The Perceived Stress Scale (PSS) was developed by Cohen et al.  to assess psychological stress. PSS-10 is a self-report ten-item questionnaire with a 5-point Likert scale (ranging from 0 = Never, to 4 = Very often). Participant indicates how often he/she experienced a given type of behavior in the last month. Total scores range between 0 and 40, with higher scores indicating higher levels of perceived stress. The internal consistency of the PSS-10 is Cronbach’s α = 0.88 during W1 and α = 0.90 at W2.
Coping Inventory for Stressful Situations (CISS) was developed by Endler and Parker  and consisted of 48-items, included in three scales (16 items in each dimension): task-oriented, emotion-oriented, and avoidance-oriented coping styles. Respondents rated on a 5-point Likert scale (1 = Not at all, to 5 = Very much) the degree of engagement in various types of activity during a difficult, stressful, or upsetting situation. Higher scores are interpreted as greater use of the coping style. In the present study, reliability (Cronbach’s α ) for task- (TOC), emotion- (EOC), and avoidance- oriented coping (AOC) was 0.90, 0.90, 0.79 during W1, and 0.93, 0.91, 0.83 during W2, respectively.
The generalized anxiety disorder (GAD-7) scale was used to assess anxiety risk . The GAD-7 is a self-reported 7-items scale to screen for anxiety symptoms following a persistent and excessive worry about various issues, according to Diagnostic and Statistical Manual of Mental Disorders, fifth edition (DSM-V) criteria. Participant rates on a 4-point Likert scale (0 = Not at all, 1 = Several days, 2 = More than half the days, and 3 = Nearly every day), how often he/she experienced anxiety symptoms during the last two weeks. Higher scores indicate higher anxiety disorder risk. The Cronbach’s α for the GAD-7 in this study was 0.91 during W1 and at 0.93 W2.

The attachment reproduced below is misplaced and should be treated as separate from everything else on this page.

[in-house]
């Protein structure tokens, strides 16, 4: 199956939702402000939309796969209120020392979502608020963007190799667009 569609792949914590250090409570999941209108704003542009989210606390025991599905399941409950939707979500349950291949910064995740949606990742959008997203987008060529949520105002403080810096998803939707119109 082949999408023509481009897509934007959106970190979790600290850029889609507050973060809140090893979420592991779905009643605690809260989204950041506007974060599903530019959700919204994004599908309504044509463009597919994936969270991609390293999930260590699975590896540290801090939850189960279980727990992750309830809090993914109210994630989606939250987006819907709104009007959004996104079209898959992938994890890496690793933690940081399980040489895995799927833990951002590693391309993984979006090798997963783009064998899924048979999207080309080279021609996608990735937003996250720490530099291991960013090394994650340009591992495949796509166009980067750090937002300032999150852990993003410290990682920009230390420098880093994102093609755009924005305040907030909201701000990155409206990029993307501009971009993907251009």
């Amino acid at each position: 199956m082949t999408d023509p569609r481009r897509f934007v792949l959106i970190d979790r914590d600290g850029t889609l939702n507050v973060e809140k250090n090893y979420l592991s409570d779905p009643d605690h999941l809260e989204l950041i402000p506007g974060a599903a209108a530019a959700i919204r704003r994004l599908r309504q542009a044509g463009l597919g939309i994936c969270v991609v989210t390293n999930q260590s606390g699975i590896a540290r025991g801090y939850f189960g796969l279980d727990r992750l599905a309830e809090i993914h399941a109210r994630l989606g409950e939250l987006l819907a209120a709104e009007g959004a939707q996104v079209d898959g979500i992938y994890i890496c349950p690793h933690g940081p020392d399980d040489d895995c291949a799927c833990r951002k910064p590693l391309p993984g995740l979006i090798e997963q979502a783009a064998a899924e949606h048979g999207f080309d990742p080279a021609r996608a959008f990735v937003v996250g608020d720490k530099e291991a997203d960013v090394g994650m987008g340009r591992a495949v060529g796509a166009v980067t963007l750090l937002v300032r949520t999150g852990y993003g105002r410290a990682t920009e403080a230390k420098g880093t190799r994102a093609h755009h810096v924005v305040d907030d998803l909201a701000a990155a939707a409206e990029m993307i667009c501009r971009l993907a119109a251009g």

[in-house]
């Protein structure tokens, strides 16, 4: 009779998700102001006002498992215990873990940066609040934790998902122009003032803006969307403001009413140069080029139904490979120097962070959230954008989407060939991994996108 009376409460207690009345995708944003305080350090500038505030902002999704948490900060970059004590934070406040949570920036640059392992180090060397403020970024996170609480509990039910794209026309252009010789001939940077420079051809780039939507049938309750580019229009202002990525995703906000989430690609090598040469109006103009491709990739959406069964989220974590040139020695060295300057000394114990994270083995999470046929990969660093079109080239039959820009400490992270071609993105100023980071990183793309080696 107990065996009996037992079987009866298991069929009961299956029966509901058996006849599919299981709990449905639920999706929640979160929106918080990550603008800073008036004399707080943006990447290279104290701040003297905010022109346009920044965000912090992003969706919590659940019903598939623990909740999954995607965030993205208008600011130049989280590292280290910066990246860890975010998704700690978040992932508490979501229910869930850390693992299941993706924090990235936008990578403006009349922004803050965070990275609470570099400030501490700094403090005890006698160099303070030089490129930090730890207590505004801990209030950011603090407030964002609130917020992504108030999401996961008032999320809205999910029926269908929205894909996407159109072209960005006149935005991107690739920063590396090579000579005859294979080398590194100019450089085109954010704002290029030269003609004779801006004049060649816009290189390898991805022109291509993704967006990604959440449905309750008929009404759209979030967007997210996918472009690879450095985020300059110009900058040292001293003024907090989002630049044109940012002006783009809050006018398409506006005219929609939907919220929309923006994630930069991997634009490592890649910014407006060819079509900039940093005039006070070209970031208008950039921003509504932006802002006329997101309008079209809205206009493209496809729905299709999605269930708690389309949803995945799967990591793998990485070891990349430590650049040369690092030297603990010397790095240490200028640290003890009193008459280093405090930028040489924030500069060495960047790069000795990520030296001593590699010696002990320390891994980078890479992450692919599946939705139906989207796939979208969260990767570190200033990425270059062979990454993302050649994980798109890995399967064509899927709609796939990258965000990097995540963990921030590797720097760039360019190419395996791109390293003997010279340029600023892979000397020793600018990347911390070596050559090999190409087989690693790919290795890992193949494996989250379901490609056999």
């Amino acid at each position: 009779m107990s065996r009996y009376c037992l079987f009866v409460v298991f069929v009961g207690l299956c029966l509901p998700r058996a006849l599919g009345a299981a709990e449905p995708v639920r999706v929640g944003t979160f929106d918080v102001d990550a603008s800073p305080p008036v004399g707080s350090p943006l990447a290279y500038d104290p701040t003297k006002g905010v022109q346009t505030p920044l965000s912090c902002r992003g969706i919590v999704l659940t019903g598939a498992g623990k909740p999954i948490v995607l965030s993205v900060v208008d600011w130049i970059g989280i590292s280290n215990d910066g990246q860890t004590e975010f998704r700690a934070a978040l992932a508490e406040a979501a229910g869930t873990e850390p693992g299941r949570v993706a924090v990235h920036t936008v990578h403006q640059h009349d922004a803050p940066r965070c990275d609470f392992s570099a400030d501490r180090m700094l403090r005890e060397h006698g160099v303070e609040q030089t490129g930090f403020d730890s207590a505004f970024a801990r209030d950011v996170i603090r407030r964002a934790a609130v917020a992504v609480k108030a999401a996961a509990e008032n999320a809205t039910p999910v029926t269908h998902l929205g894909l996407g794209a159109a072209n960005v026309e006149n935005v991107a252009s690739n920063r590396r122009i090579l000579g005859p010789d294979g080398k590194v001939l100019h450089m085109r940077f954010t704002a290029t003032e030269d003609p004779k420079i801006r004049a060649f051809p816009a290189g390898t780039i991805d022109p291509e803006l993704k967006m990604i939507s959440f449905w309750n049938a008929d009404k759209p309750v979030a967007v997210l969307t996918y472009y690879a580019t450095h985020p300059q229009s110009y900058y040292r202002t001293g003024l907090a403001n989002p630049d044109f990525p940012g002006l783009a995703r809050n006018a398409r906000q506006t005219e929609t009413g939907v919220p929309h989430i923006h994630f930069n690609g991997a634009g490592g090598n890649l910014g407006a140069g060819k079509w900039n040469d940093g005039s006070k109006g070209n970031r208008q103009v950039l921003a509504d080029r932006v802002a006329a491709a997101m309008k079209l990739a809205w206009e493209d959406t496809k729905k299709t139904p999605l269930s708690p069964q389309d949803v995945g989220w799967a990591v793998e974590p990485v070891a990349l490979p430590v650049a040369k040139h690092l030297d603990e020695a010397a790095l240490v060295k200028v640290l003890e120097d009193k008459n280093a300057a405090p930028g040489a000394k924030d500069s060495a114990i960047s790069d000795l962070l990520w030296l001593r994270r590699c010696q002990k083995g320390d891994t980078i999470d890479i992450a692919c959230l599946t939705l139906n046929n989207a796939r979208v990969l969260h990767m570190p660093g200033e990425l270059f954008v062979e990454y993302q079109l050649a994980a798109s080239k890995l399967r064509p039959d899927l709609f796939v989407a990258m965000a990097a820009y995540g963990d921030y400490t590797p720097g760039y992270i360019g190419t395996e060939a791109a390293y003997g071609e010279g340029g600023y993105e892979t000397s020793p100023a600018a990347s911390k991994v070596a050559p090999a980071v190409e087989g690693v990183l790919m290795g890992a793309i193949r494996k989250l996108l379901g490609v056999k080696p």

Parametric properties of the data were examined using descriptive statistics, like mean (M), standard deviation (SD), median (Mdn), skewness, and kurtosis. A repeated measure two-way mixed factor analysis of variance (ANOVA) was conducted separately for each outcome measure (perceived stress, anxiety, task-, emotion- and avoidance-oriented coping style) with a 2 (Gender: Women, Men) × 2 (COVID-19 pandemic: Wave 1, Wave 2) design, to verify the hypotheses 1 and 2. The effect size was assessed by a partial eta-square (η2p). Associations between variables were examined using Pearson’s correlation. Finally, a structural equation model (SEM) was performed, with maximum likelihood (ML) estimation method, and bias-corrected percentile method (BCa) booptrapping technique for 2000 resamples. A bootstrap confidence interval (95% CIB) not exceeding “0” indicates a significant effect. The SEM model was assessed using such fit indices as χ2/df (χ2/df < 3 indicates acceptable fit), root mean square error of approximation (RMSEA < 0.08 shows a good fit), standardized root mean square residual (SRMR < 0.06 is satisfactory), and the comparative fit index (CFI > 0.95 is acceptable) . Finally, to compare the SEM model between men and women, a multigroup analysis was conducted, using the plugin for AMOS . Chen  suggests a change of ≥ − 0.005 in CFI, supplemented by a change of ≥ 0.010 in RMSEA, as an indicator of non-invariance, in the case when the compared sample sizes are unequal.
Statistical analyses were performed using JASP ver. 0.16.0.0 software , while SEM model and multigroup comparison were tested using AMOS ver. 26 for Statistical Package for the Social Sciences .
Differences between gender and two waves of the COVID-19 pandemic
The preliminary analysis was performed to examine parametric properties of perceived stress, anxiety, and coping styles. Descriptive statistics (Table 1) demonstrated good properties. Therefore, parametric tests were applied in the following steps. Both hypotheses H1 and H2 were examined using a repeated measure two-way mixed factor ANOVA. The simultaneous effects of gender and pandemic wave (as factor variables) on stress, anxiety, and coping strategies were tested separately for each dependent variable (Table 2; Fig. 3).